The idea was reasonable. It had, the astronomer admitted, been suggested long before to account for supposed vulcanism on the moon. It justified the careful examination that Schlossberg and Zaino gave the plain before they descended the ladder; for it made reasonable the occasional changes which were observed to occur in the pattern of cracks weaving over its surface.
No one was certain just how permanent the local surface was—though no one could really justify feeling safer on board the Albireo than outside on the lava. If anything really drastic happened, the ship would be no protection.
The sun, hanging just above the horizon slightly to the watcher’s right, cast long shadows which made the cracks stand out clearly; as far as either man could see, nothing had changed recently. They descended the ladder carefully—even the best designed spacesuits are somewhat vulnerable—and made their way to the spot where the tractors were parked.
A sheet-metal fence a dozen feet high and four times as long provided shade, which was more than a luxury this close to the sun. The tractors were parked in this shadow, and beside and between them were piles of equipment and specimens. The apparatus Schlossberg had devised was beside the tractor at the north end of the line, just inside the shaded area.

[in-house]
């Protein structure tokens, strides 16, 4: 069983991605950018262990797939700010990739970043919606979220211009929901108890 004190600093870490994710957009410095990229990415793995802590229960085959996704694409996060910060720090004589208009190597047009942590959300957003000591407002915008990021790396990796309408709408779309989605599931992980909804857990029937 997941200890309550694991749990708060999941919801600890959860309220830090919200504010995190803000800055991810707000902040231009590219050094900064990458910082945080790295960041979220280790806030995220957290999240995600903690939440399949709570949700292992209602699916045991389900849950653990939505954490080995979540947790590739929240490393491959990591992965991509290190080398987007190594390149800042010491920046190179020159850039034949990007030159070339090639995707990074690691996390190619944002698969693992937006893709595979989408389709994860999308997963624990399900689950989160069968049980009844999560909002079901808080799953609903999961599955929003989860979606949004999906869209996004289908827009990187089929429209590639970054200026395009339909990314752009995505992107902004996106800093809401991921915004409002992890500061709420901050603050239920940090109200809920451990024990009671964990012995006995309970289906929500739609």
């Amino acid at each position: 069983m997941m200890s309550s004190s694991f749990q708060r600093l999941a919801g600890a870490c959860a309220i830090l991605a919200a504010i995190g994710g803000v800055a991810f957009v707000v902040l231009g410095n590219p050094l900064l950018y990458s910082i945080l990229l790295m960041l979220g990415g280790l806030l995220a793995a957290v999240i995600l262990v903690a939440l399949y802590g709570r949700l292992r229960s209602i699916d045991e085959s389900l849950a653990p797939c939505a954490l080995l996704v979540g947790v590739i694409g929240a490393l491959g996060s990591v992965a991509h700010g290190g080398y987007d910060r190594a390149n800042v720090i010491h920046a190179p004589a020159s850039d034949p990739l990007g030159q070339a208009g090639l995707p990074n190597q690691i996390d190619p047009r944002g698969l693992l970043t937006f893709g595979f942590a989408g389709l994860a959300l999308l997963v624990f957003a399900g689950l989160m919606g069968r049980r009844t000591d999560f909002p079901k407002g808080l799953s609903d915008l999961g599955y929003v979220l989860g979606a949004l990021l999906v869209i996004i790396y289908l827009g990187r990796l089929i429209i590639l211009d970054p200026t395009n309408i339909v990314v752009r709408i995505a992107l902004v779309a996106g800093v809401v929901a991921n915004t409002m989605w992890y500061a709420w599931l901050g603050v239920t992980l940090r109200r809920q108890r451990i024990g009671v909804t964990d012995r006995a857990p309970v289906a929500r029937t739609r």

It was still just inside the shade when they finished, four hours later. Hargedon had joined them during the final hour and helped pack the equipment in the tractor he was to drive. Zaino had had no trouble in learning to make the observations Schlossberg wanted, and the youngster was almost unbearably cocky. Schlossberg hoped, as they returned to the Albireo , that no one would murder the communications expert in the next twelve hours. There would be nothing to worry about after the trip started; Hargedon was quite able to keep anyone in his place without being nasty about it. If Zaino had been going with Aiello or Harmon—but he wasn’t, and it was pointless to dream up trouble.
And no trouble developed all by itself.